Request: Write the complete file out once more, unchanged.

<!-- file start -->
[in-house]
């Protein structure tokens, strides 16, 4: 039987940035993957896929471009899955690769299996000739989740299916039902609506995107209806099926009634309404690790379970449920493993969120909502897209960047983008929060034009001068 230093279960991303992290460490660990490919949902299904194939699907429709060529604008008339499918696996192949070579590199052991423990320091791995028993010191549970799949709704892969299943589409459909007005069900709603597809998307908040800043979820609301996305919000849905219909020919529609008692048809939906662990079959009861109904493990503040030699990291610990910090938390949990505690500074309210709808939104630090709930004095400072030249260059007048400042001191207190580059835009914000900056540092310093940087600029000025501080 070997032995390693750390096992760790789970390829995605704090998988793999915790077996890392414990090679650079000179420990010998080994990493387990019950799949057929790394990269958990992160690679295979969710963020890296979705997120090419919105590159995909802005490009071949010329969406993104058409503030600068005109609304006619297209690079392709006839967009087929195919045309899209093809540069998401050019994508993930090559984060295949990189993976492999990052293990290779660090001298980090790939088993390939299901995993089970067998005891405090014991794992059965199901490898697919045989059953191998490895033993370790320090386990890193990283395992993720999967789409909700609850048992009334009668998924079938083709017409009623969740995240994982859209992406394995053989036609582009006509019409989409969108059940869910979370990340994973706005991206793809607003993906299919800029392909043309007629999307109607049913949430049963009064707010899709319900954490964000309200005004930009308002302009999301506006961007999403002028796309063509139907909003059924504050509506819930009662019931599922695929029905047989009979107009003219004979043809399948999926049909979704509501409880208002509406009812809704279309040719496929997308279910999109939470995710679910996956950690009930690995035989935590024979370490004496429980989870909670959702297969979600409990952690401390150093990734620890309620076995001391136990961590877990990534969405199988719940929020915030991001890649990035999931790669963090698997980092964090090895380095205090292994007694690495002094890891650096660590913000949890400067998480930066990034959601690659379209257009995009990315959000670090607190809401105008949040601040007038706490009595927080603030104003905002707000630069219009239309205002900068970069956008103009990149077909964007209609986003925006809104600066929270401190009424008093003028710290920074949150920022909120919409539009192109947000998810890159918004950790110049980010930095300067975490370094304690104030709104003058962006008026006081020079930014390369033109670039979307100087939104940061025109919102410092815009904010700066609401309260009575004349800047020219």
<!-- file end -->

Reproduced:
[in-house]
């Protein structure tokens, strides 16, 4: 039987940035993957896929471009899955690769299996000739989740299916039902609506995107209806099926009634309404690790379970449920493993969120909502897209960047983008929060034009001068 230093279960991303992290460490660990490919949902299904194939699907429709060529604008008339499918696996192949070579590199052991423990320091791995028993010191549970799949709704892969299943589409459909007005069900709603597809998307908040800043979820609301996305919000849905219909020919529609008692048809939906662990079959009861109904493990503040030699990291610990910090938390949990505690500074309210709808939104630090709930004095400072030249260059007048400042001191207190580059835009914000900056540092310093940087600029000025501080 070997032995390693750390096992760790789970390829995605704090998988793999915790077996890392414990090679650079000179420990010998080994990493387990019950799949057929790394990269958990992160690679295979969710963020890296979705997120090419919105590159995909802005490009071949010329969406993104058409503030600068005109609304006619297209690079392709006839967009087929195919045309899209093809540069998401050019994508993930090559984060295949990189993976492999990052293990290779660090001298980090790939088993390939299901995993089970067998005891405090014991794992059965199901490898697919045989059953191998490895033993370790320090386990890193990283395992993720999967789409909700609850048992009334009668998924079938083709017409009623969740995240994982859209992406394995053989036609582009006509019409989409969108059940869910979370990340994973706005991206793809607003993906299919800029392909043309007629999307109607049913949430049963009064707010899709319900954490964000309200005004930009308002302009999301506006961007999403002028796309063509139907909003059924504050509506819930009662019931599922695929029905047989009979107009003219004979043809399948999926049909979704509501409880208002509406009812809704279309040719496929997308279910999109939470995710679910996956950690009930690995035989935590024979370490004496429980989870909670959702297969979600409990952690401390150093990734620890309620076995001391136990961590877990990534969405199988719940929020915030991001890649990035999931790669963090698997980092964090090895380095205090292994007694690495002094890891650096660590913000949890400067998480930066990034959601690659379209257009995009990315959000670090607190809401105008949040601040007038706490009595927080603030104003905002707000630069219009239309205002900068970069956008103009990149077909964007209609986003925006809104600066929270401190009424008093003028710290920074949150920022909120919409539009192109947000998810890159918004950790110049980010930095300067975490370094304690104030709104003058962006008026006081020079930014390369033109670039979307100087939104940061025109919102410092815009904010700066609401309260009575004349800047020219």